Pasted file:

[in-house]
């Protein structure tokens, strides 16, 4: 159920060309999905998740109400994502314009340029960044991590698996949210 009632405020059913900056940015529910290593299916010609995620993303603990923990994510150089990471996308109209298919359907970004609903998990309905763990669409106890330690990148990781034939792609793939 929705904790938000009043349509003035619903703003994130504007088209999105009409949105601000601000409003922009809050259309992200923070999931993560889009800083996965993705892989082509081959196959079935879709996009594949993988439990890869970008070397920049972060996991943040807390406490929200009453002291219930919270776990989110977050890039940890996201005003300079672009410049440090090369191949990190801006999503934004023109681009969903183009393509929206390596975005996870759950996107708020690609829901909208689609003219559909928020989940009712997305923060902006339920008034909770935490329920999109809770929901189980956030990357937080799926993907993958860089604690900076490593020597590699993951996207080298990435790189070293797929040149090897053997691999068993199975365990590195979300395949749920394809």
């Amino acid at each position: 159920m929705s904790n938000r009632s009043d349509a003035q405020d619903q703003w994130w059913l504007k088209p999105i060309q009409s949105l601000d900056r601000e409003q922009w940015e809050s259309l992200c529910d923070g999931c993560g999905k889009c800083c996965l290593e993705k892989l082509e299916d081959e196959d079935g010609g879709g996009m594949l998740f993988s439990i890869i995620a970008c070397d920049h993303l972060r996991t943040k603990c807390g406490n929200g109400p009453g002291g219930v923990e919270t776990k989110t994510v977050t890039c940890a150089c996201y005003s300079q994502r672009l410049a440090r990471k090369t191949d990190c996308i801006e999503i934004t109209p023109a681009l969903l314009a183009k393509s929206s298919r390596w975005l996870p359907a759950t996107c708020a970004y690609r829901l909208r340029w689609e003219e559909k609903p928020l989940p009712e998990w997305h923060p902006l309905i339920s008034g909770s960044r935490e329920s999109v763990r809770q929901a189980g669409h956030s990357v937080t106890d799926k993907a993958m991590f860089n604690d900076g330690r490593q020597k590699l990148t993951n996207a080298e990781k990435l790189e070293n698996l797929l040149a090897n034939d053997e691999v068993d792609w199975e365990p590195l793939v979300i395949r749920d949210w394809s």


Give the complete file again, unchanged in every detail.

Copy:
[in-house]
């Protein structure tokens, strides 16, 4: 159920060309999905998740109400994502314009340029960044991590698996949210 009632405020059913900056940015529910290593299916010609995620993303603990923990994510150089990471996308109209298919359907970004609903998990309905763990669409106890330690990148990781034939792609793939 929705904790938000009043349509003035619903703003994130504007088209999105009409949105601000601000409003922009809050259309992200923070999931993560889009800083996965993705892989082509081959196959079935879709996009594949993988439990890869970008070397920049972060996991943040807390406490929200009453002291219930919270776990989110977050890039940890996201005003300079672009410049440090090369191949990190801006999503934004023109681009969903183009393509929206390596975005996870759950996107708020690609829901909208689609003219559909928020989940009712997305923060902006339920008034909770935490329920999109809770929901189980956030990357937080799926993907993958860089604690900076490593020597590699993951996207080298990435790189070293797929040149090897053997691999068993199975365990590195979300395949749920394809």
């Amino acid at each position: 159920m929705s904790n938000r009632s009043d349509a003035q405020d619903q703003w994130w059913l504007k088209p999105i060309q009409s949105l601000d900056r601000e409003q922009w940015e809050s259309l992200c529910d923070g999931c993560g999905k889009c800083c996965l290593e993705k892989l082509e299916d081959e196959d079935g010609g879709g996009m594949l998740f993988s439990i890869i995620a970008c070397d920049h993303l972060r996991t943040k603990c807390g406490n929200g109400p009453g002291g219930v923990e919270t776990k989110t994510v977050t890039c940890a150089c996201y005003s300079q994502r672009l410049a440090r990471k090369t191949d990190c996308i801006e999503i934004t109209p023109a681009l969903l314009a183009k393509s929206s298919r390596w975005l996870p359907a759950t996107c708020a970004y690609r829901l909208r340029w689609e003219e559909k609903p928020l989940p009712e998990w997305h923060p902006l309905i339920s008034g909770s960044r935490e329920s999109v763990r809770q929901a189980g669409h956030s990357v937080t106890d799926k993907a993958m991590f860089n604690d900076g330690r490593q020597k590699l990148t993951n996207a080298e990781k990435l790189e070293n698996l797929l040149a090897n034939d053997e691999v068993d792609w199975e365990p590195l793939v979300i395949r749920d949210w394809s």